Caruana Galizia public inquiry: slain journalist's son says police slept on key information

The first session of the public inquiry into journalist Daphne Caruana Galizia’s murder took place today

A public inquiry into Daphne Caruana Galizia's murder started in court today
A public inquiry into Daphne Caruana Galizia's murder started in court today
11:54 Today’s sitting has now concluded. The next sitting will be held on 10 December and will see Daphne Caruana Galizia’s parents and sisters taking the stand Massimo Costa
11:54 “She was not considered a person, she was dehumanised,” Peter Caruana Galizia says of his late wife. "It appears that the Electrogas contract was what led to her death, although it appears that other people were involved,” he says Massimo Costa
11:52 Peter Caruana Galizia says that it was now appearing that the government, or at least the Office of the Prime Minister were involved in Daphne’s murder. “Therefore one can conclude that had something been done on corruption, on Electrogas, the Panama Papers…” Peter Caruana Galizia says, referring to the view that action by the authorities could have prevented her death Massimo Costa
11:50 Responding to a question by family lawyer Therese Comodini Cachia, Peter Caruana Galizia says Daphne had started being described as a “hate blogger” and some ministers had also called her that, including Justice Minister Owen Bonnici. “This hurt her and us,” Caruana Galizia tells the inquiry Massimo Costa
11:46 Peter Caruana Galizia goes on to tell the inquiry that the fact Joseph Muscat had kept Konrad Mizzi and Keith Schembri in their posts after the Panama Papers revelations showed that there was a situation of impunity or problems with State capture Massimo Costa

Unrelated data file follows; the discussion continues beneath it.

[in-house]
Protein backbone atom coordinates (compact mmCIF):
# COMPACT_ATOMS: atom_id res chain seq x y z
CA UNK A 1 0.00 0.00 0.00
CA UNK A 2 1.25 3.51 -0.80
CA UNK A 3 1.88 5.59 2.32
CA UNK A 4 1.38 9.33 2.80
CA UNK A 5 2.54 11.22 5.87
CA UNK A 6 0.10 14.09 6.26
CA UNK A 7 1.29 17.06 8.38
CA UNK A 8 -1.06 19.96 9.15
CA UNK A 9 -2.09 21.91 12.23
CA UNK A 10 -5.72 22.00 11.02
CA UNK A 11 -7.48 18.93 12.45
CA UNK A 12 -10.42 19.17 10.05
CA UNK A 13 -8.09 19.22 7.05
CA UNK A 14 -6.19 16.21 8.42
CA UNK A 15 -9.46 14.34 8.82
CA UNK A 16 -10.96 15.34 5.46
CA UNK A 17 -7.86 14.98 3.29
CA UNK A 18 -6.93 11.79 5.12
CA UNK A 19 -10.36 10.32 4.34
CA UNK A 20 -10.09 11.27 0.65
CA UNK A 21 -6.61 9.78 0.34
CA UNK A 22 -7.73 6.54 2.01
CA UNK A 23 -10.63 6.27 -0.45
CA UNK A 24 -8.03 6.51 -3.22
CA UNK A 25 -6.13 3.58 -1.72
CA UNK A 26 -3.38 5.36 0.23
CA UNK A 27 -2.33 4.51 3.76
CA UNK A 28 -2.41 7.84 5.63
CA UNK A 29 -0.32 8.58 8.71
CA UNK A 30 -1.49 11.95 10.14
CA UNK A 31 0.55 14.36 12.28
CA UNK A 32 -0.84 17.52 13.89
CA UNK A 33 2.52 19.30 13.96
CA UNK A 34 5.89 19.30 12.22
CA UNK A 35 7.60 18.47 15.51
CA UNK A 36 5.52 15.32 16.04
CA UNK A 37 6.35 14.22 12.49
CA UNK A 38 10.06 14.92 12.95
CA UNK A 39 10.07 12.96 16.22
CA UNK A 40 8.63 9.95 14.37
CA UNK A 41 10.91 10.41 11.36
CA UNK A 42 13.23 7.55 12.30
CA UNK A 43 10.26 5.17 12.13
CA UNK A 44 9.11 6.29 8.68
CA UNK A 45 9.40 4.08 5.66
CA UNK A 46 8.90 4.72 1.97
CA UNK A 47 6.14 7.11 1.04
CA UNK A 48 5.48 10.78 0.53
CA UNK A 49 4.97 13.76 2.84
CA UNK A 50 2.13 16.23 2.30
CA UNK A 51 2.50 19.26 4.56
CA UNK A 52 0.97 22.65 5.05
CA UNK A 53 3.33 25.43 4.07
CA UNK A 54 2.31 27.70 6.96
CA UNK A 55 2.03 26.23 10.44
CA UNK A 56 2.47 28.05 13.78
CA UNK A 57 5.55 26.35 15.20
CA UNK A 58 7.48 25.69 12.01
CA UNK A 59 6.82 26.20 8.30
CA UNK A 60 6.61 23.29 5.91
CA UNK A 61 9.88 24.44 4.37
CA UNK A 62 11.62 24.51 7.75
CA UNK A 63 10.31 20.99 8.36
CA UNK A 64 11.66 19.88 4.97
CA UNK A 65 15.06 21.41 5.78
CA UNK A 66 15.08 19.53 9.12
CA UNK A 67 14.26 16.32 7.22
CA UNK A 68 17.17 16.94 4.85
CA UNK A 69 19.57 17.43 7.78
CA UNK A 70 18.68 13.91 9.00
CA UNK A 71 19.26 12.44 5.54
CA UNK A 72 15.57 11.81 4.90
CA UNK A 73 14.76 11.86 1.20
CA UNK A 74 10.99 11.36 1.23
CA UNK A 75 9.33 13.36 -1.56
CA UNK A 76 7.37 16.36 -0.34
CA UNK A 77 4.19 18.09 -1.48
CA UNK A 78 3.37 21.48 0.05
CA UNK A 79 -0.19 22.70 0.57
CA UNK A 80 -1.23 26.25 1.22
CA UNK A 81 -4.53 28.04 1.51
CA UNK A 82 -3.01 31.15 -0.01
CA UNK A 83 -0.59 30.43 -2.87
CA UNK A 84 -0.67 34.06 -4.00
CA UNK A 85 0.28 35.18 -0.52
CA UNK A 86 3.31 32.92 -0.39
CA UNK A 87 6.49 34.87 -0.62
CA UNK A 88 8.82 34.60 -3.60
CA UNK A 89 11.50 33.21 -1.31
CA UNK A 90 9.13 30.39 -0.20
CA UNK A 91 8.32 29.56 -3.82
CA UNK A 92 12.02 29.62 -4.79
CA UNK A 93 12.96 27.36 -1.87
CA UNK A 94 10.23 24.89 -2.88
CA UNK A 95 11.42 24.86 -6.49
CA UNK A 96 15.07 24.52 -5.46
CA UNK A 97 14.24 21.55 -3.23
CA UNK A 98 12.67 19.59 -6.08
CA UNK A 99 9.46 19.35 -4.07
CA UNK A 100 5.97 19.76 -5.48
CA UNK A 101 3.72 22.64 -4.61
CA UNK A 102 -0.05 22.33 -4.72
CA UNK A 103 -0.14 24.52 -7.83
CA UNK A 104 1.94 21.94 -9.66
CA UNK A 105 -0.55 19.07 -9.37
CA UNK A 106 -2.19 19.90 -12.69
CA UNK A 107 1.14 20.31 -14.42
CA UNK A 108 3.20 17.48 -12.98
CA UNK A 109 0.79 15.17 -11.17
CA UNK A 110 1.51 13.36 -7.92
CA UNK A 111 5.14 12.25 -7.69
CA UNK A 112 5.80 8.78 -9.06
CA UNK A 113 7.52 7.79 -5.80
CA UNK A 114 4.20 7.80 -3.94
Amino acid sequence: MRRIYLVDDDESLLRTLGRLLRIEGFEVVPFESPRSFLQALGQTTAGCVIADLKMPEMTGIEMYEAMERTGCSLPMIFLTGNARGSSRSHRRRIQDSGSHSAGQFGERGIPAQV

11:45 At its highest, Daphne’s blog had over 500,000 readers, Peter Caruana Galizia says in reply to a question from the board. There was a buildup of hatred against her by people who had never read her blog or couldn’t even understand it, he says Massimo Costa
11:44 Turning again to the freezing of Daphne’s bank accounts after libel suits from minister Chris Cardona, Peter Caruana Galizia says this was very stressful for his late wife, because she had to pay contributors and suppliers Massimo Costa
11:43 Peter Caruana Galizia responds by saying his family believe that, had the police and FIAU taken action after the Panama Papers revelations [things could have turned out differently]. Former FIAU director Manfred Galdes and former Police Commissioner Michael Cassar had both resigned from their posts probably because of pressure to do nothing, Caruana Galizia says Massimo Costa
11:41 Inquiry board member Chief Justice Emeritus Joseph Said Pullicino tells Peter Caruana Galizia that the board was there to decide on whether Malta’s institutions had failed or not to prevent Daphne Caruana Galizia’s murder Massimo Costa